Generally Stans conversion kit works very well and I keep coming back to it when my experiments with just tape and a tubeless valve fail. Some of them worked for ages too and then just failed and I couldn't find the problem so I'd stick in a stans rimstrip and solve the issue or if it was my wife's or one of the kids just use a tube... but don't tell them (mainly because they wouldn't understand anyway).

 

Good luck and without doubt you will notice a better feel because you can run a lower pressure 28psi front and 30psi for the rear for me.

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I love mine now they finally stay up. I have Maxxis tyres but will have to check which ones when I get home. 2.2's with the thick sidewalls for tubeless. They are a fair bit more rubber. On factory Giant 29er rims with a Stans kit.

 

A have winced a few times after hearing and feeling the rim bottom out on something, expecting a certain flat, only to soldier on no probs.

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Racing Ralph's are the go

 

Slowman pretty much covered everything

 

Make sure you keep the sealant topped up

It does dissapear so a top up every 3-4 months is needed

Cheers

Ivp

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Learnt a lesson today. Was running too low a pressure and rolled the tyre and it dropped off the bead. What a bunfight. Trying to get enough PSI in with a shitty 4 inch handpump while losing air and sealant out of the unsealed bead. Got there eventually but soured my day somewhat.

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I was toying with the idea of converting the young bloke's fat bike to tubeless (26x4").

 

Based on some youtube videos it looks fairly straightforward but they all seem to refer to 'gorilla' tape which looks to be 4" wide gaffer tape. Do I need to source this wide tape or can I just layer up some 50mm gaffer and it will work?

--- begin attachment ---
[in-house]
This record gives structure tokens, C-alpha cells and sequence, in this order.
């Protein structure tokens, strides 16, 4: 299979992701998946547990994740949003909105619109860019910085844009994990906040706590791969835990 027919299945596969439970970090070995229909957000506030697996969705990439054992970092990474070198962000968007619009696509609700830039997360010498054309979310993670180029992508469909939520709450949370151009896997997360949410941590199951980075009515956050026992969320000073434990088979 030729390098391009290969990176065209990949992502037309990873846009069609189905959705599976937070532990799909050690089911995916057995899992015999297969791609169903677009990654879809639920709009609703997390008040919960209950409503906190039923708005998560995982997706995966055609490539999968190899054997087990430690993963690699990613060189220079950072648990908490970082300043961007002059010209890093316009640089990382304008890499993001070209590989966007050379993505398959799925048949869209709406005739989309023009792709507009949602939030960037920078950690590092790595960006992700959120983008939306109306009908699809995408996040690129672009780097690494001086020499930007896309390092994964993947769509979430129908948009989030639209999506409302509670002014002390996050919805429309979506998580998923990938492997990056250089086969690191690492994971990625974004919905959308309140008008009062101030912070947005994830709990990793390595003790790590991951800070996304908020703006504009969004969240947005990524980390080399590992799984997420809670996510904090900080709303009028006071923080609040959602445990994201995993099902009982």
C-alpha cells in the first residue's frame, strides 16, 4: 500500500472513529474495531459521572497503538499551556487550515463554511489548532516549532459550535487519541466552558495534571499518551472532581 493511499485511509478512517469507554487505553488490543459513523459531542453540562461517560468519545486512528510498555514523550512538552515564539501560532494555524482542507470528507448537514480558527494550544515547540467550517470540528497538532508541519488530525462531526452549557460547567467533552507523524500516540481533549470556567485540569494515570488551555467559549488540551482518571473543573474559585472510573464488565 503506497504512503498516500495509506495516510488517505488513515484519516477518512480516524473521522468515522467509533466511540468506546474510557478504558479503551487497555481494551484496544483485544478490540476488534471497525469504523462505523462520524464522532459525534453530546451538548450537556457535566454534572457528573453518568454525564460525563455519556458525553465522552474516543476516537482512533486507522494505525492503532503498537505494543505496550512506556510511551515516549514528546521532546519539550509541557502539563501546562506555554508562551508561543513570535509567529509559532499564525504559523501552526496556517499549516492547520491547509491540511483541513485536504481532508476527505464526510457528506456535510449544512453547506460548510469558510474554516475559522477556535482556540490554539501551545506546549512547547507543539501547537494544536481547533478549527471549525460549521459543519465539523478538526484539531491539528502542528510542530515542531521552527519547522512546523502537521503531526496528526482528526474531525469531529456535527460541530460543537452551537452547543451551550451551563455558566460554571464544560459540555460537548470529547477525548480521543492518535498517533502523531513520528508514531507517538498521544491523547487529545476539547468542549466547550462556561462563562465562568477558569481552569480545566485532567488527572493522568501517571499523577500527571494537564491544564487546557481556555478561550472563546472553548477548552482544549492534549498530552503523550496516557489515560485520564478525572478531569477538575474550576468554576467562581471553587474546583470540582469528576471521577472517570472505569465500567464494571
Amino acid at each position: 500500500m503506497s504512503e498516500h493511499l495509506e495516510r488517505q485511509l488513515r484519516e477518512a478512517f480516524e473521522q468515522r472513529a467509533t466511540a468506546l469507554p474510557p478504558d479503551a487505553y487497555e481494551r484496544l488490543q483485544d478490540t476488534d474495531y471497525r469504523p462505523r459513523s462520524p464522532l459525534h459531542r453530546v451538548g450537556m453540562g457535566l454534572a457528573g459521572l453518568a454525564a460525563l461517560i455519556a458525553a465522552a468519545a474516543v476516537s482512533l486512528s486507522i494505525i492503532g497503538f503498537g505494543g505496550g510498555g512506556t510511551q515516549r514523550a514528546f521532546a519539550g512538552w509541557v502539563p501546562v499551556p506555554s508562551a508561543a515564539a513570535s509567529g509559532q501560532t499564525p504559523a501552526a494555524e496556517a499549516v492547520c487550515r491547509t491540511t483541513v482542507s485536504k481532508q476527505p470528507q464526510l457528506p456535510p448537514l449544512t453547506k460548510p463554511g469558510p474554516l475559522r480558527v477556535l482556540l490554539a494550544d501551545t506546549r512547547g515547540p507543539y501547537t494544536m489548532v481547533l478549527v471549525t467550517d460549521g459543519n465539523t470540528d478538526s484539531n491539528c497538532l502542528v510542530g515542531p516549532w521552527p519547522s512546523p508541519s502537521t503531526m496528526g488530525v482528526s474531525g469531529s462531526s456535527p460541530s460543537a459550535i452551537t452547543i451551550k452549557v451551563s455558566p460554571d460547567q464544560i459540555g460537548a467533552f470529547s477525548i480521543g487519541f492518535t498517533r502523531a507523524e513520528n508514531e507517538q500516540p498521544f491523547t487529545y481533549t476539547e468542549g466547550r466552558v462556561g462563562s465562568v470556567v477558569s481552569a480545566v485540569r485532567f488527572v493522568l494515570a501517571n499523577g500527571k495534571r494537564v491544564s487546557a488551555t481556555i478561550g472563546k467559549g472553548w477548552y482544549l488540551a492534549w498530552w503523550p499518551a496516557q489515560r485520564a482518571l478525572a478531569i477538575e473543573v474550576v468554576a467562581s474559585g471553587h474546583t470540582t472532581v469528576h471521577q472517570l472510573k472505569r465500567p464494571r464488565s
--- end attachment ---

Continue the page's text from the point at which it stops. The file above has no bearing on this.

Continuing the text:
Also, what's the go with the sealant? We were at a bike shop this morning and saw a pack of the Stan's which looked quite big (maybe 400-500ml). Then there were some small bottles (I'd guess 100ml or so). How much of this do you need?

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The little ones will be for the ~3 monthly top-up Id' guess. When the shop did my 29er they used most of a big bottle, with the dreggs to be used 3-4 months in as the sealant dries up or leaks or is used up filling knicks etc.

 

You'd use plenty in a fattie I'd reckon, but they look pretty hard to pinch flat. IP will know the go as the forum fattie freak.

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I was toying with the idea of converting the young bloke's fat bike to tubeless (26x4").

 

Based on some youtube videos it looks fairly straightforward but they all seem to refer to 'gorilla' tape which looks to be 4" wide gaffer tape. Do I need to source this wide tape or can I just layer up some 50mm gaffer and it will work?

 

Also, what's the go with the sealant? We were at a bike shop this morning and saw a pack of the Stan's which looked quite big (maybe 400-500ml). Then there were some small bottles (I'd guess 100ml or so). How much of this do you need?

Gorilla tape is only 50 mm

It only has to cover the spoke holes

Make sure u use gorilla as it's the best tape and last the longest

 

If one wrap doesn't cover the spoke holes u will have to layer

I put in 3 scoops in to start up on a tubeless fatty

 

After u put the tape on put the tube back in for a few rides , then take tube out but leave one bead attached to rim

Put in sealant and maybe some soapy water around the bead them pump up

You will probably need a compressor for a big burst of air

Once it has seated pump up to max pressure and shake rim , then ride around a bit before lowering pressure

Cheers

Ivp

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Are you going to change the tires first up or try the sealant kit and see if it works with your existing tires and rims? Interested to see how you go.